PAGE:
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Europe: Southeast Europe -- An Analysis Of A Region In Turmoil

  • Jan de Weydenthal

Prague, 6 January 1997 (RFE/RL) - Southeastern Europe is in turmoil as several countries experience sudden political changes.

The turmoil has been prompted by diverse developments. In Romania, it was Emil Constantinescu's victory in the presidential contest that paved the road to change that ended long decades of communist or post-communist rule.

In Bulgaria, opposition-supported candidate Petar Stoyanov won the presidency, while a major split occurred within the post-communists formations, which until recently seemed to have had a true lock on power. This appeared to have been prompted by post-communist governmental corruption and a dramatic economic downfall.

And in Serbia, continuing public demonstrations against the annulment of opposition electoral victories increasingly advance a prospect of a major political turnaround.

The region has long been ripe for change. Declining standards of living -- caused by corruption, political ineptitude or international sanctions -- fueled popular dissatisfaction with the way the authority was exercised. And this led to demands for change.

This movement, spontaneous and widespread, has been remarkably peaceful. These are not revolutionary and/or violent outbursts, which in the past swept away dictators such as Nicolae Ceausescu or Todor Zhivkov from power. Rather, the Romanian and Bulgarian events bring to mind the now-distant example of East Germany, where the communists were simply pushed out of power.

And the changes have been lawful. Changes in Romania and Bulgaria took place at, or were prompted by, the ballot box. Even in Serbia, where public protests have been directed against a legally and freely-elected leader, President Slobodan Milosevic, the demonstrations upheld the rule of law. This fact alone makes them politically significant.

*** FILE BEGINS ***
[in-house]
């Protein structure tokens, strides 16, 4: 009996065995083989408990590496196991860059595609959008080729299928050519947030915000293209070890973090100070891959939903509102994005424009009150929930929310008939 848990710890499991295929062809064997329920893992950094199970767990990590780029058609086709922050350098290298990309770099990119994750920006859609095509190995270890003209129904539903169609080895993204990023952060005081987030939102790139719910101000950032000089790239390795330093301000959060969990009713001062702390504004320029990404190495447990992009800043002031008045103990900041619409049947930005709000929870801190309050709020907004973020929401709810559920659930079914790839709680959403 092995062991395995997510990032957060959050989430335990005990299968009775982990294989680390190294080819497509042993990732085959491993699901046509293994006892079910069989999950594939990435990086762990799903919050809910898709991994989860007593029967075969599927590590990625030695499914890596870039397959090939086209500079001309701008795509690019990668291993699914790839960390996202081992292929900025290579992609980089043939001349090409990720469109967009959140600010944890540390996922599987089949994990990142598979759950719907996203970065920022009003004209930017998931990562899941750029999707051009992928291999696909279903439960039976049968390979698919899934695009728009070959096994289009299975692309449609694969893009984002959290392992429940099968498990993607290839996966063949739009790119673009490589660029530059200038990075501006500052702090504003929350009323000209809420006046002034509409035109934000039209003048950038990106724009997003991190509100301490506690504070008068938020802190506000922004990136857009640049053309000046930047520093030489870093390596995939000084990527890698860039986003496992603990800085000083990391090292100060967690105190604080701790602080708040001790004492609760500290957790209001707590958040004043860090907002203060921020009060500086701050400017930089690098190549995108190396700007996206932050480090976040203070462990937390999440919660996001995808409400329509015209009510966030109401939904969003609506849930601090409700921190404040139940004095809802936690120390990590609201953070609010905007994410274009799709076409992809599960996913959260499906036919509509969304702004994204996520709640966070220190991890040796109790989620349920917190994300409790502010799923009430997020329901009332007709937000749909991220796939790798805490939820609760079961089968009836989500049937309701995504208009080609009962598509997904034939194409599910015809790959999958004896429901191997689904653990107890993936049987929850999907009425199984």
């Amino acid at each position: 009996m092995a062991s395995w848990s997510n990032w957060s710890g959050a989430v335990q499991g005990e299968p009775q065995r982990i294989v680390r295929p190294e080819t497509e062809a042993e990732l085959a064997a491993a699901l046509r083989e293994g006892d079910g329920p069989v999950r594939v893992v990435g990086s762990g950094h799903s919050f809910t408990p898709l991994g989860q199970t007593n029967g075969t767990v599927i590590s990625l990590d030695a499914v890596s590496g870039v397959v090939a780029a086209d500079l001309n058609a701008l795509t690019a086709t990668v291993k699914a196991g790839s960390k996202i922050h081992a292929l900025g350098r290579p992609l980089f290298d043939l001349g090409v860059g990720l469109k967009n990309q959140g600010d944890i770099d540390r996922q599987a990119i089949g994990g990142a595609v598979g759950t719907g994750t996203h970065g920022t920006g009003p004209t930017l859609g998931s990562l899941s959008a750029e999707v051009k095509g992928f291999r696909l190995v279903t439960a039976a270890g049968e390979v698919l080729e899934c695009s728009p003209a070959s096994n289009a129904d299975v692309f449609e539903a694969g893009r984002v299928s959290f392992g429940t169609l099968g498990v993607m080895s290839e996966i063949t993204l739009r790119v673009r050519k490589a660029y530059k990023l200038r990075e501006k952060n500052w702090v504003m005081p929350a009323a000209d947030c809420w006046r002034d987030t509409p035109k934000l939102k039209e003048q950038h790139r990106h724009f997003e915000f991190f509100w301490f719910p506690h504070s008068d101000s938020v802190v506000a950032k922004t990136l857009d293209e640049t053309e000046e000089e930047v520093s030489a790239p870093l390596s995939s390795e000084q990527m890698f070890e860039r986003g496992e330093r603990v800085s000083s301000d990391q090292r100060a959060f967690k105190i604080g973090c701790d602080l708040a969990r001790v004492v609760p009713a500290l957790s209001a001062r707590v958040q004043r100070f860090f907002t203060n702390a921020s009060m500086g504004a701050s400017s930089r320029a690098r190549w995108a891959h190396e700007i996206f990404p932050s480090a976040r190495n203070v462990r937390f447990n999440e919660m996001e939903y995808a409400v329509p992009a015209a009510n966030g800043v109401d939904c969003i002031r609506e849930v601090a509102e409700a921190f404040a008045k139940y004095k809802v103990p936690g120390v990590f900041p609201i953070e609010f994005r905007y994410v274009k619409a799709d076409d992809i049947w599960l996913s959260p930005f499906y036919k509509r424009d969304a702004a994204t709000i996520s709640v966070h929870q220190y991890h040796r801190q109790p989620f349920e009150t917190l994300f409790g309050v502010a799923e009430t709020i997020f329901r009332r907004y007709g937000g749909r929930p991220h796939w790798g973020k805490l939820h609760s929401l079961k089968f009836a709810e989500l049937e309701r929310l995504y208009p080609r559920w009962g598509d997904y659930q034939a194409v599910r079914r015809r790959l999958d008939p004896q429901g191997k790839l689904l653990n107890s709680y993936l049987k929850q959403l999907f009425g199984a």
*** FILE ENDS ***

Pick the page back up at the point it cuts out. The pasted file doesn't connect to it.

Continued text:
The turmoil takes different forms. It produces public marches and demonstrations. It brings down political parties and forces massive leadership reshuffles. And it undermines the long-maintained methods of rule, bringing the specter of instability.

The turmoil is contagious, or it appears to be so. It spreads from one country to another, bringing together various strains of protest. Because it is the protest that is at the root of the various movements. Protest against abuse of power, against impoverishment, against the disregard for the rule of law.

The turmoil is widespread, affecting various social groups and even institutions. It energizes poor peasants and workers as well as middle classes. It involves established churches -- as demonstrated in the growing support given by the Serbian Orthodox Church to the protesters. It affects the police and the military, the traditional guardians of the establishment.

It is likely that the spread and the magnitude of these protest movements have been helped by international pressures. These have been quite apparent in determined criticism of the Albanian elections last year. And they bore fruit in the electoral contests in Romania and Bulgaria. International pressure played a major role in Serbian politics as well, forcing the government to restrain its reactions to demonstrations in fear of reimposition of economic sanctions. These sanctions, imposed as a result of Serbia's involvement in the Bosnian conflict, were a major factor in Serbia's economic decline.

Neither was the example missed of other Central European countries, where rule of law has been strictly upheld and economy has improved. And this provided foundations for the conviction that things could be organized better and more democratically.

All these have been communicated to the peoples of Southeastern Europe by a multitude of international communication carriers: radios, television broadcasts, Internet messages and Web sites and so on. Once relatively isolated and centrally controlled, the region has become more and more open to outside influences.

But, widespread and popular as they are, the protest movements clearly lack political coherence. There is hardly any theme or goal that would unite them. They are sudden, spontaneous and non-revolutionary. But they can also become ephemeral and progressively marginal unless they find a focus, either economic or political. Such a focus is urgently needed.